Updated UK trade union Prospect has chimed in with the chorus of disapproval at technologies such as Microsoft’s Productivity Score being used on the nation’s workers.
The letter [PDF], sent to data watchdog the Information Commissioner’s Office (ICO), makes clear the disquiet felt at the potential level of employee monitoring afforded even while acknowledging the rapid back-pedalling undertaken by Redmond amid the furore.
“In many ways,” the letter says, “this latest example is the mainstreaming of online monitoring tools which raises significant issues including privacy and the process for consultation with workers before such products are introduced.”
Indeed it is. Prospect cited a recent YouGov survey commissioned by Skillcast that found that that a fifth of employers were either using or planning to use tools to monitor staff working from home. That monitoring could take the form of counting emails sent, meetings scheduled or length of time to respond to a message.
Brit bank Barclays probed amid claims bosses used high-tech to spy on staff, measure productivity
To be fair, tracking that kind of information (if properly anonymised) makes a lot of sense. Meeting overload is a notable productivity killer, for example. However, using such metrics to score an employee’s performance leans more toward the darker side of Human Resources.
The letter, signed by such luminaries as shadow digital minister Chi Onwurah MP, calls on the ICO to update its Code of Employment Practices, stating that “the scale of these concerns has outpaced current guidance available.” The union also contended that “any such use of personal data through surveillance should be subject to a Data Protection Impact Assessment before it is introduced.”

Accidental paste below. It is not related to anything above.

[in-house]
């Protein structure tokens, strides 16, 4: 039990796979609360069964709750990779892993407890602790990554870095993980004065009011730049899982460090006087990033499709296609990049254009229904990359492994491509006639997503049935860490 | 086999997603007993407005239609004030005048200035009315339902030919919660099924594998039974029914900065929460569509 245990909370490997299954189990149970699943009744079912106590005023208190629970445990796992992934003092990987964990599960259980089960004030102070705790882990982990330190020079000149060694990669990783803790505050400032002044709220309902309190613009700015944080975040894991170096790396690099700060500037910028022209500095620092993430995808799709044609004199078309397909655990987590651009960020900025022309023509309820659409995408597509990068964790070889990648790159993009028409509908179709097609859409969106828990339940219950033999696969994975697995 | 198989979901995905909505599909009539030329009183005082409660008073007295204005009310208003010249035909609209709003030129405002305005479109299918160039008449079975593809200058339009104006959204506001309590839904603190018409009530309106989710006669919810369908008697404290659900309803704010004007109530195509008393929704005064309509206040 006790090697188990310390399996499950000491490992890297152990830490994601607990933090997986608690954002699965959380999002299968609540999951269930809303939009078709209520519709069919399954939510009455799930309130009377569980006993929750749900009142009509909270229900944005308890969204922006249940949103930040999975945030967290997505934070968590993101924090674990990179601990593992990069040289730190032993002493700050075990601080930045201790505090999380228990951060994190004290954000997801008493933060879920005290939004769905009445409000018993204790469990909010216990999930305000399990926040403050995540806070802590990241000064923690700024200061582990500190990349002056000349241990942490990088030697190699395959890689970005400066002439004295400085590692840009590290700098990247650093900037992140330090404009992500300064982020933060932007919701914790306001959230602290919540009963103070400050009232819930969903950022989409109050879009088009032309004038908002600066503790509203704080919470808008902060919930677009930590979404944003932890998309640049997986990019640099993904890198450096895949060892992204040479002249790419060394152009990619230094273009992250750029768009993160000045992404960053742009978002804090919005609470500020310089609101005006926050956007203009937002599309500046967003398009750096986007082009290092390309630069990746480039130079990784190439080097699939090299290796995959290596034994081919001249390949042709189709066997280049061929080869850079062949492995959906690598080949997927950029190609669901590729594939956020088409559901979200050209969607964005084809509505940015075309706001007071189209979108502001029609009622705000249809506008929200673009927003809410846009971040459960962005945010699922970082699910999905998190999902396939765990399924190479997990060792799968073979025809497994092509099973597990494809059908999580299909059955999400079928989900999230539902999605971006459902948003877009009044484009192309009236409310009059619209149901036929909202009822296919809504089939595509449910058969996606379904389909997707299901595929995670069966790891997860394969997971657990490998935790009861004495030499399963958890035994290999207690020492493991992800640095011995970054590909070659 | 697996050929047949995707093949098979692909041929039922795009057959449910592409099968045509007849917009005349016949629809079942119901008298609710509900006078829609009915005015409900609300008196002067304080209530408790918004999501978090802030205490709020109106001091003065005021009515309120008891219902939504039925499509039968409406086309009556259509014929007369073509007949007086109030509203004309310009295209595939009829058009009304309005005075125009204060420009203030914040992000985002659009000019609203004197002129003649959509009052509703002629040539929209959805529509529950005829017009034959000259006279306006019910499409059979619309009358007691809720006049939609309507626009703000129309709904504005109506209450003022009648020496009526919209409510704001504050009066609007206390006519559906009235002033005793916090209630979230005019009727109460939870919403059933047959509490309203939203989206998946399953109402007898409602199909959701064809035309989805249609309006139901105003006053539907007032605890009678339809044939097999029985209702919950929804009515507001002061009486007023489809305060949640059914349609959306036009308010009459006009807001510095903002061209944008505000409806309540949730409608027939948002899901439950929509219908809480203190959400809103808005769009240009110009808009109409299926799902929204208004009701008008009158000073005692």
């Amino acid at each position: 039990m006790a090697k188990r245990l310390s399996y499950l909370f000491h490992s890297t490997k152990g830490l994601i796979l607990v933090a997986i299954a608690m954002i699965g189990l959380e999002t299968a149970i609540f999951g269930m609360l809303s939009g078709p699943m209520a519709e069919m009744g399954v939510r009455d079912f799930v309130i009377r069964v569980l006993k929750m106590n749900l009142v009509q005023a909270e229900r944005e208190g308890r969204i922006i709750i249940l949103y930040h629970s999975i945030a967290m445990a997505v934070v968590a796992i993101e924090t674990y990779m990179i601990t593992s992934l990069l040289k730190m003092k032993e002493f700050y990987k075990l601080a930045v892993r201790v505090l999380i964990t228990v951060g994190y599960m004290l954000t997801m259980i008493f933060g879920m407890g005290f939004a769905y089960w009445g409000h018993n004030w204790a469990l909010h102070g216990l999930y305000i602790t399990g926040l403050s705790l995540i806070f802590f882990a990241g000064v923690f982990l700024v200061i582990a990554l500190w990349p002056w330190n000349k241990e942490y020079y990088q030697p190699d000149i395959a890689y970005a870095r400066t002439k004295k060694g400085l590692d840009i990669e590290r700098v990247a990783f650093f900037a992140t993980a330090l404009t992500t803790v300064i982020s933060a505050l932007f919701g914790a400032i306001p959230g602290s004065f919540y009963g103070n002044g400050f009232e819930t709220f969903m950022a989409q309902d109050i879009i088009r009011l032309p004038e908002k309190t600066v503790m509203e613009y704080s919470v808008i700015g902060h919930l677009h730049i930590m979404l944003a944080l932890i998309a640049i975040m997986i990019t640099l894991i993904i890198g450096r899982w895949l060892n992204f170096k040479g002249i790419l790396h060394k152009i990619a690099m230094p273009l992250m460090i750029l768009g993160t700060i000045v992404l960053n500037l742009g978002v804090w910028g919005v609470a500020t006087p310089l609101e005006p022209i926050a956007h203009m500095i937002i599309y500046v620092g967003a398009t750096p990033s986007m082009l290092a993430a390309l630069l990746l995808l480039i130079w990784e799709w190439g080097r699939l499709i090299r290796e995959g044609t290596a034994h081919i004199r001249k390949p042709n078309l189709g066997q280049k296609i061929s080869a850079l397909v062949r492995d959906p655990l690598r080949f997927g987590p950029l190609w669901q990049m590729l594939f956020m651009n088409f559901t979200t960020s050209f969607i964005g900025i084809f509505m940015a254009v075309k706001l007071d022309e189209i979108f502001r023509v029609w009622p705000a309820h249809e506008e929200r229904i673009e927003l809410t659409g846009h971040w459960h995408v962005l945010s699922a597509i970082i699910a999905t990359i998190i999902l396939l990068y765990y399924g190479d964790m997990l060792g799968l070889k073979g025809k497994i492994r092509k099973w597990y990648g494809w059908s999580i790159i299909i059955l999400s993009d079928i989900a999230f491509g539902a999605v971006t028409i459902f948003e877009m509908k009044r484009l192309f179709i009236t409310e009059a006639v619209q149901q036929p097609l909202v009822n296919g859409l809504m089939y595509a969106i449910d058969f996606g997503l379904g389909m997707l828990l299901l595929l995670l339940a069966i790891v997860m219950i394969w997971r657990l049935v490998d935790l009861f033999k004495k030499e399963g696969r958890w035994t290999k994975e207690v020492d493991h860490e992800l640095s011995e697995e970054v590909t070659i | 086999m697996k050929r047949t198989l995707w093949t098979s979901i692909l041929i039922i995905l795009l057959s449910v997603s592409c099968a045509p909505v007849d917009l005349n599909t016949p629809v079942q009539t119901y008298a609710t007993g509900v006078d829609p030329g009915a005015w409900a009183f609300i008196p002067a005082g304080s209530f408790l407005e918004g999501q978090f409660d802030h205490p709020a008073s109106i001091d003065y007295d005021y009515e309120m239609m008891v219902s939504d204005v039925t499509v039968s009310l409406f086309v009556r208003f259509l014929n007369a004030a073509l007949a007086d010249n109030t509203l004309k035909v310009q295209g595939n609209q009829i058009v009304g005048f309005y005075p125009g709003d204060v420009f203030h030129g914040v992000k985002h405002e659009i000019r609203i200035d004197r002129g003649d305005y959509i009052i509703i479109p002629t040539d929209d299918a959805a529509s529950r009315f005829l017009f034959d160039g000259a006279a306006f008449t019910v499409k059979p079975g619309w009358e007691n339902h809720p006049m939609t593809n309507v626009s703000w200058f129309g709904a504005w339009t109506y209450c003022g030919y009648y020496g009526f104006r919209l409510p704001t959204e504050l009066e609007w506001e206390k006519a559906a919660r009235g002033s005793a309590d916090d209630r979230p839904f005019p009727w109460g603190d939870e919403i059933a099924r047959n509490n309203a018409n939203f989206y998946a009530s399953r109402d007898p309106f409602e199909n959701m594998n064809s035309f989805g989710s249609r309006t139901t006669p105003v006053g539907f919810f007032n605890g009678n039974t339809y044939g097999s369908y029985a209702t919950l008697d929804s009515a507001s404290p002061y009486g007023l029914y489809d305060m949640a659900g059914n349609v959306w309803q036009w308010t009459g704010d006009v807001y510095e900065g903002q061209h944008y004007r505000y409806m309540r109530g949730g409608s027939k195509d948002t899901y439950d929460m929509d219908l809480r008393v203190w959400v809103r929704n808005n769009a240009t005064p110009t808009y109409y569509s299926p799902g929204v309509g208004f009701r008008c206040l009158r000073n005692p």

Onwurah said: “In the Labour Party [the UK government’s opposition] we believe technology should put people in control, not control them. Government needs to set out a clear legislative framework which supports individual digital rights at home and at work, including where home has become the workplace.”
Certainly, the cold hand of the machines has been felt more and more within employment. The UK’s Centre for Data Ethics and Innovation (part of the Department for Digital, Culture, Media and Sport) recently published a lengthy set of blogs and a report addressing the impact of algorithmic decision-making. The report highlighted both the potential positive and negative impacts of the vast datasets being collected and analysed.
While the pandemic-driven charge to remote working has left employers and employees alike somewhat breathless, monitoring is hardly a new phenomenon. Barclays Bank was reported to the ICO earlier this year over allegations of workplace snooping. At the time, the ICO told The Register: “People expect that they can keep their personal lives private and that they are also entitled to a degree of privacy in the workplace.”
The Register has asked the ICO for comment and will update with its response. ®
Updated at 08:54 UTC on 11/12/20 to add:
An ICO spokesperson said: “People expect that they can keep their personal lives private and that they are also entitled to a degree of privacy in the workplace. “We will be developing new employer-focussed guidance that will address potential data protection implications in the use of technology in employment. This work is currently ongoing.”